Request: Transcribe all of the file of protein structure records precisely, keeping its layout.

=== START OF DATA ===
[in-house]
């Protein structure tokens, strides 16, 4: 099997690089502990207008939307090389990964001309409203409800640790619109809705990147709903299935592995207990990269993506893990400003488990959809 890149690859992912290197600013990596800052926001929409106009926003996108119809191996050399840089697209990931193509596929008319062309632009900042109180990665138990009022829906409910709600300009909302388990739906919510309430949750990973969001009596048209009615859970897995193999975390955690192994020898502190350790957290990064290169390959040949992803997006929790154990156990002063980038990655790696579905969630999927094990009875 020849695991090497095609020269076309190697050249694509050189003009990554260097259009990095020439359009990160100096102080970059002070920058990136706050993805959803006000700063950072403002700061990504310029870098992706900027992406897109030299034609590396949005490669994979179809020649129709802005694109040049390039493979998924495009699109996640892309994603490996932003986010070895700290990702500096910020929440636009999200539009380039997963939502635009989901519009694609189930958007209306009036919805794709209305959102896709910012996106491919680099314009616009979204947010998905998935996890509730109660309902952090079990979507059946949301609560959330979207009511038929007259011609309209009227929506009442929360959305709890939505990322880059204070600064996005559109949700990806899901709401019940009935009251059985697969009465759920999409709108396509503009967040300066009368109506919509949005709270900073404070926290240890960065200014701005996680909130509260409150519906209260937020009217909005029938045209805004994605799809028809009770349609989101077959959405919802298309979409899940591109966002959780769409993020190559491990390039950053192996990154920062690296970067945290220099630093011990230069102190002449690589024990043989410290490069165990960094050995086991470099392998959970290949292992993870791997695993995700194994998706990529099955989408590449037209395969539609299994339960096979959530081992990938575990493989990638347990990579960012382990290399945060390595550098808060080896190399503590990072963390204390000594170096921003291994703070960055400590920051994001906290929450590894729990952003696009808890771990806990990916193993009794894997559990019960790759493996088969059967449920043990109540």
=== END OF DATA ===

[in-house]
């Protein structure tokens, strides 16, 4: 099997690089502990207008939307090389990964001309409203409800640790619109809705990147709903299935592995207990990269993506893990400003488990959809 890149690859992912290197600013990596800052926001929409106009926003996108119809191996050399840089697209990931193509596929008319062309632009900042109180990665138990009022829906409910709600300009909302388990739906919510309430949750990973969001009596048209009615859970897995193999975390955690192994020898502190350790957290990064290169390959040949992803997006929790154990156990002063980038990655790696579905969630999927094990009875 020849695991090497095609020269076309190697050249694509050189003009990554260097259009990095020439359009990160100096102080970059002070920058990136706050993805959803006000700063950072403002700061990504310029870098992706900027992406897109030299034609590396949005490669994979179809020649129709802005694109040049390039493979998924495009699109996640892309994603490996932003986010070895700290990702500096910020929440636009999200539009380039997963939502635009989901519009694609189930958007209306009036919805794709209305959102896709910012996106491919680099314009616009979204947010998905998935996890509730109660309902952090079990979507059946949301609560959330979207009511038929007259011609309209009227929506009442929360959305709890939505990322880059204070600064996005559109949700990806899901709401019940009935009251059985697969009465759920999409709108396509503009967040300066009368109506919509949005709270900073404070926290240890960065200014701005996680909130509260409150519906209260937020009217909005029938045209805004994605799809028809009770349609989101077959959405919802298309979409899940591109966002959780769409993020190559491990390039950053192996990154920062690296970067945290220099630093011990230069102190002449690589024990043989410290490069165990960094050995086991470099392998959970290949292992993870791997695993995700194994998706990529099955989408590449037209395969539609299994339960096979959530081992990938575990493989990638347990990579960012382990290399945060390595550098808060080896190399503590990072963390204390000594170096921003291994703070960055400590920051994001906290929450590894729990952003696009808890771990806990990916193993009794894997559990019960790759493996088969059967449920043990109540």